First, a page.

3) Show What You Can Do: how do you manifest your brand and live it consistently?
How you are perceived
Ultimately your brand is what other people say it is, so the first step is to understand how others think about you. Different groups of people can perceive you differently, possibly because of how you interact with each of them i.e. which facets of who you are you show each group.
Asking different people for their feedback on how they see you is incredibly instructive. You may want to include your boss, other senior stakeholders, your peers, employees, clients and suppliers in your list, and possibly friends and family members too. It is important to reflect on both what they say and what they don’t say, and identify similarities and differences between groups.
Your vision for your personal narrative
Once you understand how you are currently perceived, you will have an excellent sense of what you can build on, and what impressions need work. Be careful though not to feel pressure to reinvent yourself as something other people want. To craft an authentic personal narrative (your desired state), consider what you’d want your reputation to be, given the groups of people you interact with, aiming for congruence as far as possible between groups.
Your narrative should celebrate what is unique about you – what can you bring that no-one else can? Our differences and diversity play a crucial role in this, and our uniqueness also depends on the situation or circumstances. You should also consider what drives meaning in your life, what defines you, and what you feel passionate about. Vivid and memorable moments from your past can help prompt ideas, and can point to a common pattern or thread that runs through your experiences.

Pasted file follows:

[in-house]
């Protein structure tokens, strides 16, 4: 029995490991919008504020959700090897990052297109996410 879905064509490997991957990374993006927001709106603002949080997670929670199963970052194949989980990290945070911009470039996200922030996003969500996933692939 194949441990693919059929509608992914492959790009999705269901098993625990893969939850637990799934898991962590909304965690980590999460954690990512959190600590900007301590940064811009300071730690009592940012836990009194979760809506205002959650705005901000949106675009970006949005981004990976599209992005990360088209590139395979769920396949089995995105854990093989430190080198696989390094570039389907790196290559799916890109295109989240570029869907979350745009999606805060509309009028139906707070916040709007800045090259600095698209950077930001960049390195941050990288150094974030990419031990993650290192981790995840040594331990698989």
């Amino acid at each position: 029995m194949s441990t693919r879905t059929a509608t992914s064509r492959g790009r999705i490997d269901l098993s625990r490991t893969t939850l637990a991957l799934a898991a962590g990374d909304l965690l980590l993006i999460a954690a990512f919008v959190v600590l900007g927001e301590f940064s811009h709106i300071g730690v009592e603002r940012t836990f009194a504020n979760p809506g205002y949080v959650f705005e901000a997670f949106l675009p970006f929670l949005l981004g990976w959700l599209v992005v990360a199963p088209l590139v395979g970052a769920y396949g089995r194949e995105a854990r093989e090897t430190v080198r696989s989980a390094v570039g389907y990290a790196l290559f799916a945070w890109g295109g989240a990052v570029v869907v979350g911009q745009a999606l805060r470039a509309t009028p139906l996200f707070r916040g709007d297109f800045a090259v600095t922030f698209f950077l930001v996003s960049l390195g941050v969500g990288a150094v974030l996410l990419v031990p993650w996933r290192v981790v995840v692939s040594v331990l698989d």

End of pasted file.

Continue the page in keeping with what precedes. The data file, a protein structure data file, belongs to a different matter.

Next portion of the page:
Personal branding is mainly the idea [of] the representation of the best of you: your flaws, your triumphs, your challenges but also your successes as well."
In summary, your narrative should be a short, succinct story of where you’ve been, where you want to go and why, and how the skills you’ve developed over time will add value in your envisaged future. Visual designers sometimes speak of having a consistent visual identity for a brand (similar to the principles behind a logo) that unites it. A compelling narrative will similarly unite the activities you undertake in the third step of living your brand as they will have a common foundation.
Living your brand consistently
One of the ways to embody your desired narrative is to work towards being known as an expert at what you do. Dorie explains a number of possibilities for demonstrating credibility: “Maybe it’s writing for high-profile publications. Maybe it’s publishing a book. Maybe it’s starting a very popular podcast or web series. Maybe it is consulting for [corporate] clients people have heard of… Maybe it is becoming the head of a professional association… If you want to be recognised as a thought leader in your field, an expert in your field, social proof or credibility is one of the things that you really need to think consciously about how to amass.”